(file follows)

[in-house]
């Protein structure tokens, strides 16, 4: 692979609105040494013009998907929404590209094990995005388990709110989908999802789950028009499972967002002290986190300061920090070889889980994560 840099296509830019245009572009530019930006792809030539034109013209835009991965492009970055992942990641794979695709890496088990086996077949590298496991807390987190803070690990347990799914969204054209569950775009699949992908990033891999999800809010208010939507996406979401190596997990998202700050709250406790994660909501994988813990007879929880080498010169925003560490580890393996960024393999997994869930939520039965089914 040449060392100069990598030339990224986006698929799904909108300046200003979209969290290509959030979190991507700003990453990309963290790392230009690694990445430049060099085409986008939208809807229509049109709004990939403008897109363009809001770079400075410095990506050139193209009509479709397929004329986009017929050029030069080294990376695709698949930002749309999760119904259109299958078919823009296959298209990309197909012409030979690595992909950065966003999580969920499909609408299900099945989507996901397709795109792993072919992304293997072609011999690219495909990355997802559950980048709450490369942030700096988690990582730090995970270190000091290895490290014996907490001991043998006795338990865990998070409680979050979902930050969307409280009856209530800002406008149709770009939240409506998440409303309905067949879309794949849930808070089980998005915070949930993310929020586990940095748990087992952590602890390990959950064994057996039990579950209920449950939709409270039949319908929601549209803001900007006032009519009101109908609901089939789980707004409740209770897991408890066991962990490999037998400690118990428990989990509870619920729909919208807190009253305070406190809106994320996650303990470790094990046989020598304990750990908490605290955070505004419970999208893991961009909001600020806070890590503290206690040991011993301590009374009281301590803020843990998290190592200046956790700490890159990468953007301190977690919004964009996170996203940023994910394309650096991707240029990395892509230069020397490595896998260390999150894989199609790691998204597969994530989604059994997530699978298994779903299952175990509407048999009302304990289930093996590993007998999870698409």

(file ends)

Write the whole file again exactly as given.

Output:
[in-house]
């Protein structure tokens, strides 16, 4: 692979609105040494013009998907929404590209094990995005388990709110989908999802789950028009499972967002002290986190300061920090070889889980994560 840099296509830019245009572009530019930006792809030539034109013209835009991965492009970055992942990641794979695709890496088990086996077949590298496991807390987190803070690990347990799914969204054209569950775009699949992908990033891999999800809010208010939507996406979401190596997990998202700050709250406790994660909501994988813990007879929880080498010169925003560490580890393996960024393999997994869930939520039965089914 040449060392100069990598030339990224986006698929799904909108300046200003979209969290290509959030979190991507700003990453990309963290790392230009690694990445430049060099085409986008939208809807229509049109709004990939403008897109363009809001770079400075410095990506050139193209009509479709397929004329986009017929050029030069080294990376695709698949930002749309999760119904259109299958078919823009296959298209990309197909012409030979690595992909950065966003999580969920499909609408299900099945989507996901397709795109792993072919992304293997072609011999690219495909990355997802559950980048709450490369942030700096988690990582730090995970270190000091290895490290014996907490001991043998006795338990865990998070409680979050979902930050969307409280009856209530800002406008149709770009939240409506998440409303309905067949879309794949849930808070089980998005915070949930993310929020586990940095748990087992952590602890390990959950064994057996039990579950209920449950939709409270039949319908929601549209803001900007006032009519009101109908609901089939789980707004409740209770897991408890066991962990490999037998400690118990428990989990509870619920729909919208807190009253305070406190809106994320996650303990470790094990046989020598304990750990908490605290955070505004419970999208893991961009909001600020806070890590503290206690040991011993301590009374009281301590803020843990998290190592200046956790700490890159990468953007301190977690919004964009996170996203940023994910394309650096991707240029990395892509230069020397490595896998260390999150894989199609790691998204597969994530989604059994997530699978298994779903299952175990509407048999009302304990289930093996590993007998999870698409």